An analysis by business publication Modern Healthcare of free or discounted care in fiscal 2016 for the 20 largest U.S. health systems includes two Dallas-based hospital systems, one of which spent more on charity care in 2016, while the other spent less.
According to the analysis, not-for-profit Baylor Scott & White Health dedicated 3.23 percent of its operating revenue to charity care in ’16, up from 2.97 percent in fiscal 2015. Meantime, for-profit Tenet Healthcare Corp. spent 0.9 percent, down from 1.2 percent the year before. (The Tenet figure excludes its Conifer and USPI units.)
Baylor Scott & White ranked third on the Top 20 list, behind New York City Health & Hospitals Corp., a public system that spent 6.2 percent of its revenue for charity care, and not-for-profit Florida-based Adventist Health System, which spent 3.27 percent. Tenet ranked 14th on the list.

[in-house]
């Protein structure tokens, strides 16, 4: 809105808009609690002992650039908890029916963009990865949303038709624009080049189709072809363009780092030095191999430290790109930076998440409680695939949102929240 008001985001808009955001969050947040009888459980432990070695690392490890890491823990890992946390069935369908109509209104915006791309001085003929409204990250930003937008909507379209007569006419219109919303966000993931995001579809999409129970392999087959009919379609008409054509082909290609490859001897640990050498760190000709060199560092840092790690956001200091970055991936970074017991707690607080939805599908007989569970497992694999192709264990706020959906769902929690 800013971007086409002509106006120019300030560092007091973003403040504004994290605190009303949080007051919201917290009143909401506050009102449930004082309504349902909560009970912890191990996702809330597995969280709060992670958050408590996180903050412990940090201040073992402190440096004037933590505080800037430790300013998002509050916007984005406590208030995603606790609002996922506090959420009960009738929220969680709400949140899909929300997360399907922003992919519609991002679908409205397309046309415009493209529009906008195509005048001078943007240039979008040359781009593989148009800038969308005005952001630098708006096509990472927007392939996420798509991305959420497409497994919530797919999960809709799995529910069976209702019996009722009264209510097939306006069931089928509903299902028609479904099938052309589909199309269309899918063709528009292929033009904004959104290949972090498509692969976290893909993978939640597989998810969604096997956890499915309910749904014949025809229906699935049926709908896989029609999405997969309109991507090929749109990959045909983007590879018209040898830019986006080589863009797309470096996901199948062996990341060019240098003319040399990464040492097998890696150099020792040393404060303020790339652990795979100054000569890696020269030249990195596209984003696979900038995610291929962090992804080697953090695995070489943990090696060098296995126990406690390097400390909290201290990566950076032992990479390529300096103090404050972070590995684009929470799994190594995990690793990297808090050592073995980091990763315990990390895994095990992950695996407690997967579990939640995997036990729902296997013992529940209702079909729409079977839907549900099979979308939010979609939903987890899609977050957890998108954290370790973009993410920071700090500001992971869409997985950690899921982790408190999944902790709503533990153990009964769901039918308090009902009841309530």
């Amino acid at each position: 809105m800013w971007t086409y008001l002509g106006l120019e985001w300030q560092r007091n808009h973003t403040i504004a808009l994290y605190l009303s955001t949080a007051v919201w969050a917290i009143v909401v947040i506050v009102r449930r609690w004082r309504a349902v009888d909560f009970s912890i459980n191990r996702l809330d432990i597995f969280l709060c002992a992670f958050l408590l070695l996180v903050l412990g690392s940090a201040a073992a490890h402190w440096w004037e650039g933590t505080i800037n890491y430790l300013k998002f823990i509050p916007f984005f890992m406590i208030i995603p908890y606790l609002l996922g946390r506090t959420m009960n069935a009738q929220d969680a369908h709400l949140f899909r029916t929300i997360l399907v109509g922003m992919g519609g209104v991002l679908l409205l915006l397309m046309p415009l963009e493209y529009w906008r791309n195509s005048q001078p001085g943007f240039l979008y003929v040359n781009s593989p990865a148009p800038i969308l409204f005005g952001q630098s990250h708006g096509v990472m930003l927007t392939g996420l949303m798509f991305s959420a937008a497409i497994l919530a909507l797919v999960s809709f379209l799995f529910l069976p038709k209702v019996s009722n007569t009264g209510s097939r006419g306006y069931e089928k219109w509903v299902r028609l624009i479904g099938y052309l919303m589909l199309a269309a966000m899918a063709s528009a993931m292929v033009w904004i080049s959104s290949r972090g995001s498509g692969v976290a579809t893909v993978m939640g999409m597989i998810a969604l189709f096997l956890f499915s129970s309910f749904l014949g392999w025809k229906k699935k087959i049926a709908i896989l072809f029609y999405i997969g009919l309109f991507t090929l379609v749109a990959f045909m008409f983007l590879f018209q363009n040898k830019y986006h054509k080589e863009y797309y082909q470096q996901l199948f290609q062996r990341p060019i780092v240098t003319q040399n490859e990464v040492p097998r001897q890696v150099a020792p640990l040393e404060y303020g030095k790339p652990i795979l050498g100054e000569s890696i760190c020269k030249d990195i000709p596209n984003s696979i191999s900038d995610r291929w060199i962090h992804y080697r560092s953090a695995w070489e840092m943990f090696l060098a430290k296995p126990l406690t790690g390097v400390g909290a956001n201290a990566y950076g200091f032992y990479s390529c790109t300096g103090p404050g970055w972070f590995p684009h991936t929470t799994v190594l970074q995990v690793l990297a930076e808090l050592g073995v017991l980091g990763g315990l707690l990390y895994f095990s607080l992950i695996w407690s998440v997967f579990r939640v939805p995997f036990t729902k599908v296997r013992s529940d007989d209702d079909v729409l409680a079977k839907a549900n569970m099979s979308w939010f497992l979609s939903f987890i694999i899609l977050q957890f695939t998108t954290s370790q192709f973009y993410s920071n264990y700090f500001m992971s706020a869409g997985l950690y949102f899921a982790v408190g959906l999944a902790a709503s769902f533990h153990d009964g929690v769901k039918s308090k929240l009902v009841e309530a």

Baylor Scott & White told the publication that Texas’ lack of Medicaid expansion was one reason for its relatively high level of charity care. The system provided about $242 million in uncompensated care of its $8 billion in revenue.
Reported Modern Healthcare: “Julie Smith, a spokeswoman for the system, wrote in an email that Texas … has some of the largest uninsured populations in the country. ‘We remain committed to meeting the needs of the communities we serve including providing access to care for both financially and medically indigent patients,’ she said.”
Modern Healthcare said the 20 largest health systems spent an average of 1.4 percent of their collective operating revenue in 2016 on uncompensated care, about the same as the year before. The publication said its review included the country’s 20 biggest for-profit, not-for-profit, and public systems by operating revenue.